Compare this with the ancestor you are researching. During his time and place was ‘this’ courthouse the one that would hold records pertaining to him - or her? This is all important. You don’t want to spend the money and time researching Grampa Jones in one courthouse only to find out after 10 hours of work that this is not the courthouse where he filed that deed you want. Nothing can be more discouraging, not to mention a waste of your time and you money than to discover you are in the wrong courthouse. 

Tomorrow we will look at preparing your records ahead of time.




If any of these posts are helpful drop us a line in the comments section below. We just want to know if the information we provide to you is helpful in anyway.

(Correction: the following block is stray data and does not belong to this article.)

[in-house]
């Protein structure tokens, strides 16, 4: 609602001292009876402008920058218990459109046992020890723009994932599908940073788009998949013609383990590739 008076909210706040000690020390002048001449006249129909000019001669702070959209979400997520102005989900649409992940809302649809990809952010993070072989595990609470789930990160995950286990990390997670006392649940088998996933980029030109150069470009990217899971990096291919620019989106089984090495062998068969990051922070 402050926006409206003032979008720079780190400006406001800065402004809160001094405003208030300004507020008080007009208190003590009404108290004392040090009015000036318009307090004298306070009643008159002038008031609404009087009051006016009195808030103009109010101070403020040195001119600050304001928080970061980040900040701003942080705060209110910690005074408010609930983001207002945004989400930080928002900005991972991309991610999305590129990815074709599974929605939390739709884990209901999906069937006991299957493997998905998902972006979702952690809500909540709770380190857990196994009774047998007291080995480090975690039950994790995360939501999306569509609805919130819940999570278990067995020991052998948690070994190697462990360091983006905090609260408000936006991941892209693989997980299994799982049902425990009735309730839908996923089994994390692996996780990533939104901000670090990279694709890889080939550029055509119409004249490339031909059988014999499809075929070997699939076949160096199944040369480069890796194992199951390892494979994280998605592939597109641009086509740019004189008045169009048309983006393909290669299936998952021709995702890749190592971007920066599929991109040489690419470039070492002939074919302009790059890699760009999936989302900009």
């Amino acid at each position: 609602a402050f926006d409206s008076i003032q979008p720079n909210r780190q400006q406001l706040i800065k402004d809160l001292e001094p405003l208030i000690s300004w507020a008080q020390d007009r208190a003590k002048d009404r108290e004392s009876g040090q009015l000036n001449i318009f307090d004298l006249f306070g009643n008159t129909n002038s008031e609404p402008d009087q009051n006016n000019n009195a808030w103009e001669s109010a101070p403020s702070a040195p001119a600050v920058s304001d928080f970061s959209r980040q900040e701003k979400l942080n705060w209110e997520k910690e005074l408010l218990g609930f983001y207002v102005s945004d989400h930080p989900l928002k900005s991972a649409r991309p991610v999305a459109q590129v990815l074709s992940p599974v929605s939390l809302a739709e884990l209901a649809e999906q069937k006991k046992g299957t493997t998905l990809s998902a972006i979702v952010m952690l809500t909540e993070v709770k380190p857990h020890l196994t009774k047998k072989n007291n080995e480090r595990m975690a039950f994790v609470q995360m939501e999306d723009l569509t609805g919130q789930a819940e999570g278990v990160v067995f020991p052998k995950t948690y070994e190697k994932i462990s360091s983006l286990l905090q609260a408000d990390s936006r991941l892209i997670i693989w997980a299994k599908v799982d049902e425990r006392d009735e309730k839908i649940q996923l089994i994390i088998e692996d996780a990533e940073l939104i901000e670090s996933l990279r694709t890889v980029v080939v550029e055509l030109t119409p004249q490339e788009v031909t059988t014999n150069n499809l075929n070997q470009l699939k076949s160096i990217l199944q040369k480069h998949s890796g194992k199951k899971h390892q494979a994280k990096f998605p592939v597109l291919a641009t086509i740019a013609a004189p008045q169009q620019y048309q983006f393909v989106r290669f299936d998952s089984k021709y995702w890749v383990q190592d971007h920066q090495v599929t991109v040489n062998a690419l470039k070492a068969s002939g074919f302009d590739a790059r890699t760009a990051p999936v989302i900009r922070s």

The port of Damietta falls to the Crusaders after a siege.
The Emperor Akbar defeats the Hindus at Panipat and secures control of the Mogul Empire.
Guy Fawkes is betrayed and arrested in an attempt to blow up the British Parliament in the "Gunpowder Plot." Ever since, England has celebrated Guy Fawkes Day.
The Iroquois League signs a peace treaty with the French, vowing not to wage war with other tribes under French protection.
Frederick II of Prussia defeats the French at Rosbach in the Seven Years War.
William Johnson, the northern Indian Commissioner, signs a treaty with the Iroquois Indians to acquire much of the land between the Tennessee and Ohio rivers for future settlement.
Having decided to abandon the Niagara frontier, the American army blows up Fort Erie.
Afghanistan surrenders to the British army.
British and French defeat the Russians at Inkerman, Crimea.
President Abraham Lincoln relieves General George McClellan of command of the Union armies and names Maj. Gen. Ambrose Burnside commander of the Army of the Potomac.
Susan B. Anthony is arrested for trying to vote.
Calbraith P. Rodgers ends first transcontinental flight–49 days from New York to Pasadena, Calif.